Off late, there had been concern by few political parties, who alleged that these machines could be rigged! We will leave that aspect to the politicians but here we will discuss how using these machines could be termed as a green initiative by election commission!

EVMs spell good news for the environment as replace ballot papers, for which hundreds of tonnes of paper were used. According to some reports, during the last parliamentary election, 7,000-8,000 tonnes of paper were required to print ballots wherever needed. This meant the felling of 1.2 lakh fully grown trees. It is estimated that about 10,000 tonnes of paper will be saved through the use of EVMs in all polling booths.

“In the past few decades the Election Commission has progressively and successfully introduced many green initiatives, the most important of which is the use of EVMs, which has saved trees and paper to a large extent,” says former CEC N Zaidi. He also points to yet another environment-friendly move of the EC — the curb on noise pollution by regulating the use of loudspeakers in political campaigns.

Similarly, the Election Commission also wish that use of plastic should also be banned in election including political parties. The World Wide Fund for Nature-India, in a letter to the EC in 1999, had stated that it was “very perturbed over the excessive and non-sensible use of plastic by political parties”, which not only caused “choking of drainage systems in major towns and cities” but also contaminated agricultural fields.

Responding to the letter, the Commission wrote to all political parties, urging them not to use plastic for their posters and banners. (Source: BusinessLine)

Friday, November 23, 2018

Indian green building market to double by 2022

India’s green building market is estimated to double by 2022 at 10 billion sq ft, valuing around USD 35-50 billion. According to property consultant ANAROCK, "Though at a nascent stage, India has emerged as one of the leading countries in terms of green buildings’ projects. India ranks only second after the US in terms of the number of green technology projects and built-up area."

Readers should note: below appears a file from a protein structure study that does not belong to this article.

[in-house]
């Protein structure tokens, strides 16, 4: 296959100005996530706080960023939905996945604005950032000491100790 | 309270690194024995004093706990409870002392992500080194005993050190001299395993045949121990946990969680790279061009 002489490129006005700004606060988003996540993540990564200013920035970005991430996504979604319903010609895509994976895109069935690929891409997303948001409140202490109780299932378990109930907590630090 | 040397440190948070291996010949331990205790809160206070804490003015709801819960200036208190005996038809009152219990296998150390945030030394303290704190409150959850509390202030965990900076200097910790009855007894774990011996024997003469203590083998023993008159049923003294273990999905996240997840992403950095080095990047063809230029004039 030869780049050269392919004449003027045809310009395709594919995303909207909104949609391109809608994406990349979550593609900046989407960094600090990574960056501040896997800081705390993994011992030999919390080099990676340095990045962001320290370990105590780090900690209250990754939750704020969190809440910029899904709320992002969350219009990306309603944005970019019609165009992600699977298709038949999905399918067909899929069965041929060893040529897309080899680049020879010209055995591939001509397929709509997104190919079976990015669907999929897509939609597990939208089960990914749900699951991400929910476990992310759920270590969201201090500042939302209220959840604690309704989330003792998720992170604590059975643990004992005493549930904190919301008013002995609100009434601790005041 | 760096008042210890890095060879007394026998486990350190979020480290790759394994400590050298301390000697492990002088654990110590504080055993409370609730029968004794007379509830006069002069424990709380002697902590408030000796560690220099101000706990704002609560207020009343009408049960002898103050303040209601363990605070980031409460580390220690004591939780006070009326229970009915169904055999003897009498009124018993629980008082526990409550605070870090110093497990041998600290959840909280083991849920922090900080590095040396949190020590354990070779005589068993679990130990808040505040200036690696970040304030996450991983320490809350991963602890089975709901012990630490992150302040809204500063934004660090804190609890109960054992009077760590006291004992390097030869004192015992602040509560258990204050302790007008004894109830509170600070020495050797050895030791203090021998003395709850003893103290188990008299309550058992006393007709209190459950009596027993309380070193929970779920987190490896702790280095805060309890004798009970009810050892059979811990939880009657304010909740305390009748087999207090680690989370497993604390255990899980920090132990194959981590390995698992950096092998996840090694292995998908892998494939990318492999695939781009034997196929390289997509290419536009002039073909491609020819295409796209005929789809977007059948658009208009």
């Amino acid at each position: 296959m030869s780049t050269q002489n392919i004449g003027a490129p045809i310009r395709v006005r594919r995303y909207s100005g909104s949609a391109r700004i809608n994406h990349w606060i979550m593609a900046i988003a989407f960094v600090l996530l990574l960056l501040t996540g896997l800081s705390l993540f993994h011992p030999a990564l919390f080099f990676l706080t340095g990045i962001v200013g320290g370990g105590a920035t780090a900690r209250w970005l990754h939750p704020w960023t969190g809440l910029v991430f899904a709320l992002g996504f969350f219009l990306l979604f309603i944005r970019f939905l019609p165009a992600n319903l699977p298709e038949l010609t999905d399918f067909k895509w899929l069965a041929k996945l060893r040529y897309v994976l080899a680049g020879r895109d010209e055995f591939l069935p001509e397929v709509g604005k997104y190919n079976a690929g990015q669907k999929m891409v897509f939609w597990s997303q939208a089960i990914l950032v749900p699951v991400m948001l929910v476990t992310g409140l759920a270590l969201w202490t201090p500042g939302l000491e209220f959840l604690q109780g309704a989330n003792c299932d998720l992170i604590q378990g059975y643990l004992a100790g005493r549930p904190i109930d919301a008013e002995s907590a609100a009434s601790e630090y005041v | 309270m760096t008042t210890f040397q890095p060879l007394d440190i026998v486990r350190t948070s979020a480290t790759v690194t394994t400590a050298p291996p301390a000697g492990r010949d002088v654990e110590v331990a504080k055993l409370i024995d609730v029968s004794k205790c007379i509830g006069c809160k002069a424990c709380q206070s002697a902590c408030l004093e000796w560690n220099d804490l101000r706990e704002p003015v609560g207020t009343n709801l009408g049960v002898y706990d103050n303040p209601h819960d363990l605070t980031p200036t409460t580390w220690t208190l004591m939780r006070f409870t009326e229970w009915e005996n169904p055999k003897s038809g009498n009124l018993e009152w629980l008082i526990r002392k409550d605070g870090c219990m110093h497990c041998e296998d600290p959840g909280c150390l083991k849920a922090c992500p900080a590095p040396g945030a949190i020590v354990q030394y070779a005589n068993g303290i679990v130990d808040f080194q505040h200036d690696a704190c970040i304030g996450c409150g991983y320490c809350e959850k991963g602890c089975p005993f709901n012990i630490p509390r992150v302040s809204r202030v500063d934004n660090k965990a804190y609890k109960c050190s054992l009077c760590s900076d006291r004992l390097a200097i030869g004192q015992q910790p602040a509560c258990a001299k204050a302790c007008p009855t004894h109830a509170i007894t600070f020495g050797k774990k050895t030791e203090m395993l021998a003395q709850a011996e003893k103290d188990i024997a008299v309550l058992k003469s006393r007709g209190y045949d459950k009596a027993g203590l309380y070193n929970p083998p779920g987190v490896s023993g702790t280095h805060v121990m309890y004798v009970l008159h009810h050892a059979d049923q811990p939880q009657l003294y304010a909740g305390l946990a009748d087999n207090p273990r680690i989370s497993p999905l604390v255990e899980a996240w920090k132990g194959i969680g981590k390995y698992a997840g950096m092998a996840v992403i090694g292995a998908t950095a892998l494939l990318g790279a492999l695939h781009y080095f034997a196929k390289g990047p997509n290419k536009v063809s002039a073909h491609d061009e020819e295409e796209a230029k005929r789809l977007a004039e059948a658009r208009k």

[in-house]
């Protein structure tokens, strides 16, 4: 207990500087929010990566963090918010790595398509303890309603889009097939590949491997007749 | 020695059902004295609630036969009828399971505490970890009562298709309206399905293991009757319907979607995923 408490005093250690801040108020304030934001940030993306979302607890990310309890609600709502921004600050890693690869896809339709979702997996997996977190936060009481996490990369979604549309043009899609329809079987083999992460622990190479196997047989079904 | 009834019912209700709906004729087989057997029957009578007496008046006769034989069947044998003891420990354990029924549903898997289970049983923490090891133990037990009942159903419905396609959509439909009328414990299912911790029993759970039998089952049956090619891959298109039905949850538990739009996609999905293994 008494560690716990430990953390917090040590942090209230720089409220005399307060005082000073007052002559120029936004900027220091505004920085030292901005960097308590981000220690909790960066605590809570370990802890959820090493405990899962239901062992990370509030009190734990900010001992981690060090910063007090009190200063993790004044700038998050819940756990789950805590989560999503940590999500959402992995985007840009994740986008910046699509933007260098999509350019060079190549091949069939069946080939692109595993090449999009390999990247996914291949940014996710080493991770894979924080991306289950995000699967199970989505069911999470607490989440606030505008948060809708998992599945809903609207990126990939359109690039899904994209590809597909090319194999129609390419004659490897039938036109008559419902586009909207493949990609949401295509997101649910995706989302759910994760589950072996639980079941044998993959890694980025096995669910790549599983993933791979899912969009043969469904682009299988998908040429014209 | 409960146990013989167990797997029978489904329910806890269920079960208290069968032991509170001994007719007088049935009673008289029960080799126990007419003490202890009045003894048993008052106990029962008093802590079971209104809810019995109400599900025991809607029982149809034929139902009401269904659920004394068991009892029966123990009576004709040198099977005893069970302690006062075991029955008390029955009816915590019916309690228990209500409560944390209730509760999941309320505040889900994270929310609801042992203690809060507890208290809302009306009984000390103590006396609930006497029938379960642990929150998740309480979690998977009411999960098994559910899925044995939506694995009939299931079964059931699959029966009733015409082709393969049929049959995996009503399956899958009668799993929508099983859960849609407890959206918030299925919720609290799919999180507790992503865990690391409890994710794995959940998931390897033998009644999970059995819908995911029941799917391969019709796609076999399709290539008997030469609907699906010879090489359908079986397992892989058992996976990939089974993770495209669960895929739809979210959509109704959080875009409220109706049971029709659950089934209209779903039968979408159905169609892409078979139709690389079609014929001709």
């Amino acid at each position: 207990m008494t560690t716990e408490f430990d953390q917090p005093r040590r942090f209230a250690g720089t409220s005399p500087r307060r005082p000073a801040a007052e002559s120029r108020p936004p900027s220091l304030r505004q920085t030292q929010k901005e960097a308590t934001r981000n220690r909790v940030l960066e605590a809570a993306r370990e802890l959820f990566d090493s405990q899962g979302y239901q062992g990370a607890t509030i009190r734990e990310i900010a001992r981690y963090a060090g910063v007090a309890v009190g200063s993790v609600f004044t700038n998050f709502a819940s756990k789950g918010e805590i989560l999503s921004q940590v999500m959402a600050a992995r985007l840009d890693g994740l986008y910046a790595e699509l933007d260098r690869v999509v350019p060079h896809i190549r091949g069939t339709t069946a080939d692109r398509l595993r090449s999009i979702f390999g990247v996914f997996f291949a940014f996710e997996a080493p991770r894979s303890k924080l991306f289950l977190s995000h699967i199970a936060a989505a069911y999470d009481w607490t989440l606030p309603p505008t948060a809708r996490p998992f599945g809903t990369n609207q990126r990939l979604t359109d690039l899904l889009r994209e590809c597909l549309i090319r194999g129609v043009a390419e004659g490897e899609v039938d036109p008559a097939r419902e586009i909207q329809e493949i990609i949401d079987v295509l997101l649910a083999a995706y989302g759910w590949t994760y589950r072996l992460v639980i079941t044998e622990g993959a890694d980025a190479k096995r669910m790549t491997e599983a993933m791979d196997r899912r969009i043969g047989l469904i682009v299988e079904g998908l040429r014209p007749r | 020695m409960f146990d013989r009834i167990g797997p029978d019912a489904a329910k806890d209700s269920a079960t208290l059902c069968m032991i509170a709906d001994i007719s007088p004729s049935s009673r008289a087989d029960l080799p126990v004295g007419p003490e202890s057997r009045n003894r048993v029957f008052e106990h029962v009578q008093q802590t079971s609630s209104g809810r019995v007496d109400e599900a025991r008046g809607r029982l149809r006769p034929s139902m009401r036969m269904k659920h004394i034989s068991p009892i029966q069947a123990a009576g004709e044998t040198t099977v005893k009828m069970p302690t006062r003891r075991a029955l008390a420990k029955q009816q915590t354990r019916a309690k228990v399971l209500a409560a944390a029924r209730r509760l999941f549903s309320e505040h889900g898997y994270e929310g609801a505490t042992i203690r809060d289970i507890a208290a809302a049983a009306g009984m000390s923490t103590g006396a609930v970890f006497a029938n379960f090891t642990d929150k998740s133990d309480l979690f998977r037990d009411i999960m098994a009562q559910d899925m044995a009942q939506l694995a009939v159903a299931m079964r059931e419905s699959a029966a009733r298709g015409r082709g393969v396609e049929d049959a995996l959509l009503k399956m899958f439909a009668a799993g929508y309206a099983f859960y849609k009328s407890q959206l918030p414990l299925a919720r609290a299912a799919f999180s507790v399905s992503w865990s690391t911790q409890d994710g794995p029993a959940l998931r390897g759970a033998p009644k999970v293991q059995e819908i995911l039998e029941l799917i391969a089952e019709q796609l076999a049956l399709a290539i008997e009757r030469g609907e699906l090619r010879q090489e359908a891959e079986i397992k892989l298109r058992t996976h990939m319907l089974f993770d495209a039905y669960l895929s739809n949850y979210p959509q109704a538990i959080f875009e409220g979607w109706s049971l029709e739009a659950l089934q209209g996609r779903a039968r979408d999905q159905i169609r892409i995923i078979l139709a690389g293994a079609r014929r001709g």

It is estimated that more than 4,300 projects with about 4.7 billion sq ft of built-up area had registered for green technology as of September 2017. This is only about 5 per cent of the total buildings in India, and hence there is huge potential for further penetration of green building technology.

Green building is the practice of using processes and technologies which are environment friendly and energy efficient throughout the building’s lifecycle from siting to design, construction, operation, maintenance, renovation and deconstruction.

The report said that the growth of green building in India would be driven by increasing awareness, environmental benefits, government’s support, subsidies and compulsions. The improving affordability is also a factor in the growth. The report also pointed out that countries with more population & limited resources that will to adopt green buildings’ practices faster.

LEED (USA), BREEAM (UK), DGNB (Germany) and CASBEF (Japan) are a few of the key global entities that define, categorise and certify green buildings across different countries. In India, IGBC and GRIHA define the green building norms.

Wednesday, October 31, 2018

'Green' Refrigerators
All over the world, there are people who are trying to (and in fact have) create 'Green' Refrigerators'. Also, called as Ground Fridge, these devices uses earth to run and cool. The eco-friendly and sustainable efforts increases the chances of replacing conventional fridge for a device that does not use electricity to operate. One such 'Green' Refrigerator has been designed by he Dutch, Floris Schoonderbeek, who inspired the design of the basement making him develop a device that only needs the land to operate. This fridge uses ancient preservation method based on the natural insulation of the earth and the cooling effect of groundwater that keeps vegetables and drinks at 12 ° C throughout the year.

The “Groundfridge” (as named by the inventor) is made from environmentally friendly materials, trying to reduce the carbon footprint in its manufacturing process. It also has a capacity of 3,000 liters and the possibility to accommodate up to 50 kg in food; equivalent to 20 refrigerators. The refrigerator has a spherical shape and measures 2.30 meters in diameter. The interior contains wooden shelves which are ideal for storing vegetables, fruits, wine and cheese.

A more simpler form of 'Green Refrigerator' used in ancient times in India (and even now in villages or in sustainable homes) used to be a big clay pot (matka) which was placed underground with sand as exterior layer.

Tuesday, October 30, 2018

Gangadevipally: A 100% Green Village of India
Gangadevipally in Warangal district is a village that has been 100% green village by the Indian Green Buildings Council (IGBC). The council recommended the village as a model for other villages to emulate. Because of this unique and green achievement, the village is all set to receive a platinum rating and a tie up with the tourism department slotted, it might be one of the few to make its way to the world tourism map. The village is just 180 km from the Hyderabad city.

A Green Village, according to the Indian Green Buildings Council, is one which offers access to clean energy, adequate water, basic education, good healthcare, hygienic sanitation, leading to economic prosperity and enhanced quality of life, in a manner that is environmentally sustainable. IGBC Green Village rating is designed to address many of the rural challenges like open defecation, drinking water scarcity, lack of adequate health care, access to basic amenities and power shortage.